Divino is a Houston Italian restaurant that deserves some attention.
Lamb shanks and tomatoes go well together.
The urge to cook lamb shanks overcomes me on a regular basis, and when it does, nothing suffices until I am browning five or six of them in a large Dutch oven and gathering the ingredients for a sugo. Lamb shanks make for a fine day of cooking, they fill your kitchen with some sensory arousing aromas, and when, several hours after you browned them, you plate them with polenta or pasta or collard greens or whatever you want and put the first tendrils of meat in your mouth, you’ll be happy.
I was made happy this week because of lamb shanks, but the cooking was not mine.
The bowl of meat and pasta and olives and cheese and olive oil came from the kitchen at Divino, a confident and comfortable Italian mainstay on West Alabama in Houston. I was dining alone at the bar, and had intended to stop at the chicken liver pâté, which I had ordered to accompany my wine (a glass of Carignano del Sulcis Riserva “Rocca Rubia”), but the richness of the liver was too much for me in one session, so I pushed it away after enjoying about a quarter of it — and I heartily recommend that you order the pâté if you are at Divino… just make sure to share it.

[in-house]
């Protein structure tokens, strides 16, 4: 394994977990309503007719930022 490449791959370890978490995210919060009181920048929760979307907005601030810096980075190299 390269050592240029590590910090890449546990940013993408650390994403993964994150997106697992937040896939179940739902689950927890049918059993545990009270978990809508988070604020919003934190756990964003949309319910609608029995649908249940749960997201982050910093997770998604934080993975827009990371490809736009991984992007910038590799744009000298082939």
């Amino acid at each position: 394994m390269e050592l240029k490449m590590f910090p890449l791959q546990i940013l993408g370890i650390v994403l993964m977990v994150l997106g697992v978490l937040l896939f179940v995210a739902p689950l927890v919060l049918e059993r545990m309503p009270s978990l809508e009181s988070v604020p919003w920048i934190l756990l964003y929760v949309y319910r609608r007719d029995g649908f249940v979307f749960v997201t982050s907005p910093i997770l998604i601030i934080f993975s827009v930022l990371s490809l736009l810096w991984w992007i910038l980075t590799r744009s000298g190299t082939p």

The bartender had told me about the off-menu specials, and the pappardelle had sounded promising, plus, lamb shanks. I sipped the wine and waited, thinking that it would go well with the dish. And it did. Superbly so. (I am hereby urging owner Patrick McCray to add this dish to the menu, because I am certain it would appeal to many.)
The tender yet toothsome pasta was cooked as it should have been — its texture was pleasing in a number of ways, primarily because it was not at all doughy — the cook had drizzled a fine amount of olive oil over the whole, and the bright olives (I believe they were Cerignola or Castelvetrano) supplied a acidity that pleased and made the lamb sing. (I am accustomed to using black olives in my lamb shank dishes, which are also good, but will use these next time I cook.)
To the lamb. I’ll state with firmness that it was done well, properly, with good technique. Shanks are not the most difficult things to make, but I have had my share of tough ones. This lamb was nothing of the sort, but it was tender and possessed that quality that gives one all the satisfaction of “fattiness” with none of the heavy, unpleasant fat.
Think barbacoa. Then gather a bit of each component on your fork — the cheese, the pasta, the olives, the lamb — and experience a brief bit of beatitude.
Now, here’s what I am cooking on Sunday, and if you like lamb shanks, I’ll vouch for this recipe. It’s from Tom Colicchio, and it goes all the way back to 1996 and was featured in Food & Wine. Instead of pasta, you’ll use cannellini beans, and there’s leeks and onion and carrot and arugula. Make it. I’ve done so perhaps 30 times, and I never tire of it.
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